China conducts animal tests with Ebola-like virus that kills within three days

Researchers developed new method to study effects of Ebola virus infection under controlled lab conditions

Vishwam Sankaran
Tuesday 28 May 2024 07:24
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Chinese scientists have developed a virus in the lab that mimics an Ebola infection, wiping out a whole group of hamsters after giving them ulcers in their eyes.

Researchers at the Hebei Medical University in China genetically engineered the less-threatening virus vesicular stomatitis – known to infect cattle – to carry a protein from the Ebola virus, establishing that this then caused “lethal infection in hamsters.”

The newly developed virus model provides an “accessible and convenient” way of researching the deadly Ebola virus, which has a fatality rate of up to 90 per cent.

The Ebola virus (EBOV) causes severe inflammation and tissue damage throughout the body, affecting the natural blood clotting mechanism, leading to internal bleeding, and ultimately death with blood leaking from small blood vessels.

The virus spreads via direct contact with body fluids such as blood, saliva, sweat, and tears from people infected with it, and also from touching things contaminated with these fluids.

Until now, studying the deadly Ebola virus required handling it in highly expensive biosafety level (BSL)-4 facilities, making it much less accessible to scientists.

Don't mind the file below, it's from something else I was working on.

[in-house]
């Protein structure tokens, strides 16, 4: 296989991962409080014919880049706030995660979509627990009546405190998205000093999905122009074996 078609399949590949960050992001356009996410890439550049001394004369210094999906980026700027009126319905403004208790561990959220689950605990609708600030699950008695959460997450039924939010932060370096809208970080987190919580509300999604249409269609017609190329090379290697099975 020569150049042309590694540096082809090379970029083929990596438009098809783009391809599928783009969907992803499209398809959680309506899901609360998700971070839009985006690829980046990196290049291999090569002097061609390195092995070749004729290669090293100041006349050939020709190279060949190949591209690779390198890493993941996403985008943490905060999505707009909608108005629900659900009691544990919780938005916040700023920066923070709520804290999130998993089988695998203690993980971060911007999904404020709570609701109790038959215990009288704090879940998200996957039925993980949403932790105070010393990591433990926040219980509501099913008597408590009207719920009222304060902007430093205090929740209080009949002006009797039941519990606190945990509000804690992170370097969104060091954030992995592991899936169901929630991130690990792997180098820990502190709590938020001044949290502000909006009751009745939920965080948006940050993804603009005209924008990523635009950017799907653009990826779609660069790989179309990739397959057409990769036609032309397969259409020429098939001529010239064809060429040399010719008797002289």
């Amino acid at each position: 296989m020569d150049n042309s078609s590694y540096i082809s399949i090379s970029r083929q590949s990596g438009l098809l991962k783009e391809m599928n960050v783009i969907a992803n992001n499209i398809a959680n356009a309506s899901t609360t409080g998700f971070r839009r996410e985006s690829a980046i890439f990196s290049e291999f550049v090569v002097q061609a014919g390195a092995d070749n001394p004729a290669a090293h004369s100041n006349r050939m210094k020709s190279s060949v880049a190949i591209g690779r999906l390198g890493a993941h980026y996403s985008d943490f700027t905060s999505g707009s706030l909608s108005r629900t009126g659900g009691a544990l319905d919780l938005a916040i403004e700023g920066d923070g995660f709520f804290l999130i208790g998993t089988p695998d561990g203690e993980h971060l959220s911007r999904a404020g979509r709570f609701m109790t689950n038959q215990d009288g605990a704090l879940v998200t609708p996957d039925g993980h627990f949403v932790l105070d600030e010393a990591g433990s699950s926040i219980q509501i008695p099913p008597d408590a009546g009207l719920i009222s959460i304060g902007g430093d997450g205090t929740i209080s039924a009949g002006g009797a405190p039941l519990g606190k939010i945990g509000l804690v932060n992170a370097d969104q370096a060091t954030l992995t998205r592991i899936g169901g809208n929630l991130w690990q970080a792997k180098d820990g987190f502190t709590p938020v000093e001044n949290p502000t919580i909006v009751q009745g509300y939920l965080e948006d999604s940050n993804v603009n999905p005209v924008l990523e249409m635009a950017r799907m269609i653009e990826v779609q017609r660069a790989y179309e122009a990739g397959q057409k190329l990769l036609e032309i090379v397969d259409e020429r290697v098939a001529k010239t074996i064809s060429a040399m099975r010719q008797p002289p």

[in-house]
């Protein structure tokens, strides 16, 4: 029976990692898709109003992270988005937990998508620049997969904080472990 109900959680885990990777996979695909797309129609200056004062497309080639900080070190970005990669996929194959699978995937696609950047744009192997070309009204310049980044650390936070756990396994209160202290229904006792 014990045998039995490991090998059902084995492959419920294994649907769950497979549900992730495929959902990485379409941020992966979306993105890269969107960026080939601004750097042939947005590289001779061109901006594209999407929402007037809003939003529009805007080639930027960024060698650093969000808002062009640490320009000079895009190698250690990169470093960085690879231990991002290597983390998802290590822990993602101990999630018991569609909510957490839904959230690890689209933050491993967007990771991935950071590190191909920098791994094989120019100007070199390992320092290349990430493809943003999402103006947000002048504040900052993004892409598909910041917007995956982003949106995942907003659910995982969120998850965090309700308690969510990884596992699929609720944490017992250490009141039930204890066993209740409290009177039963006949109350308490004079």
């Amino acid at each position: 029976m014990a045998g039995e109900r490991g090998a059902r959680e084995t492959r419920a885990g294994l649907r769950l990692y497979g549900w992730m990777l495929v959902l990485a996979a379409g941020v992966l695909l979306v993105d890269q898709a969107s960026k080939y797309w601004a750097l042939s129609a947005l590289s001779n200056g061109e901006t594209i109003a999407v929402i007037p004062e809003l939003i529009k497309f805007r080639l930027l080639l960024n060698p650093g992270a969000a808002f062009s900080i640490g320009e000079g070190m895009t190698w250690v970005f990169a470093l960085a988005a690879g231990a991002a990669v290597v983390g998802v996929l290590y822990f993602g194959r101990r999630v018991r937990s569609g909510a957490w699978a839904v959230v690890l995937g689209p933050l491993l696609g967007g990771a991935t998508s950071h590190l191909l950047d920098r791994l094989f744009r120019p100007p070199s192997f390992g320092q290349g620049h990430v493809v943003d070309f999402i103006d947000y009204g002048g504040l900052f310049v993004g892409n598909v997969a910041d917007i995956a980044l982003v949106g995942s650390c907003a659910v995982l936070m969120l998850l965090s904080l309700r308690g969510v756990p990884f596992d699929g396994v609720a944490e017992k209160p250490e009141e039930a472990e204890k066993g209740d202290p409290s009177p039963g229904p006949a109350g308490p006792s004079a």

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The latest method, described in the journal Virologica Sinica, uses a surrogate pathogen that is much safer for humans, allowing Ebola research to be conducted in animals in BSL-2 labs that are comparatively less expensive to operate.

“The development of countermeasures against EBOV has been hindered by the lack of ideal animal models, as EBOV requires handling in biosafety level (BSL)-4 facilities,” researchers noted.

In the new study, hamsters infected with the modified virus exhibited disease signs similar to those seen in Ebola patients such as weight loss, multi-organ failure, severe eye inflammation and ulcer formation, causing the rodents to produce high loads of the virus.

Severe inflammation was observed in the eyes of hamsters infected with the lab-made virus
Severe inflammation was observed in the eyes of hamsters infected with the lab-made virus (Virologica Sinica (2024))

Further studies of the dead hamsters found the engineered virus spread throughout their body including their heart, brain and kidneys, with the highest levels in the liver.

Scientists are hopeful that the new model could play a role in future studies of eye disorders caused by the Ebola virus.

“All animals succumbed at 2–3 days post-infection,” researchers noted, adding that vaccines against Ebola could be “validated using this model.”

“This model enabled rapid preclinical evaluation of medical countermeasures against EBOV under BLS-2 conditions,” scientists wrote.

“This surrogate model represents a safe, effective, and economical tool for rapid preclinical evaluation of medical countermeasures against ebola virus under BSL-2 conditions, which would accelerate technological advances and breakthroughs in confronting Ebola virus disease,” they said.

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